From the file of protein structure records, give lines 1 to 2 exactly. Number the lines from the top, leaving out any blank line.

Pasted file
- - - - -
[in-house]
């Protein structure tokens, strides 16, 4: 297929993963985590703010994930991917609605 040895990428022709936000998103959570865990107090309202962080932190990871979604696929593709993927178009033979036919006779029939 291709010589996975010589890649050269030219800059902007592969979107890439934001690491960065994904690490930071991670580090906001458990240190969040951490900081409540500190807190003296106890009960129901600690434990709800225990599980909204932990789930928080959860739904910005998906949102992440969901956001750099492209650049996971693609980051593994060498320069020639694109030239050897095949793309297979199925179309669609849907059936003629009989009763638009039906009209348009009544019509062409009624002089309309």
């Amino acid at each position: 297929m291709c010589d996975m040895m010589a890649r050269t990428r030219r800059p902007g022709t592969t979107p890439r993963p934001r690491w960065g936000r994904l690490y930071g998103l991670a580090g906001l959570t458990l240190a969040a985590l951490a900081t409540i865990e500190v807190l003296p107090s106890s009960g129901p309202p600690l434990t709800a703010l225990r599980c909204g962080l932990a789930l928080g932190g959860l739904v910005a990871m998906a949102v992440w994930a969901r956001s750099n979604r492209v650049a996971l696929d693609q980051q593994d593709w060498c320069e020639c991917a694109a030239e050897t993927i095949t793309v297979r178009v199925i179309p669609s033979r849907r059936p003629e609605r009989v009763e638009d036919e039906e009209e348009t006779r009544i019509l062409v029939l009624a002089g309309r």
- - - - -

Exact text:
[in-house]
């Protein structure tokens, strides 16, 4: 297929993963985590703010994930991917609605 040895990428022709936000998103959570865990107090309202962080932190990871979604696929593709993927178009033979036919006779029939 291709010589996975010589890649050269030219800059902007592969979107890439934001690491960065994904690490930071991670580090906001458990240190969040951490900081409540500190807190003296106890009960129901600690434990709800225990599980909204932990789930928080959860739904910005998906949102992440969901956001750099492209650049996971693609980051593994060498320069020639694109030239050897095949793309297979199925179309669609849907059936003629009989009763638009039906009209348009009544019509062409009624002089309309």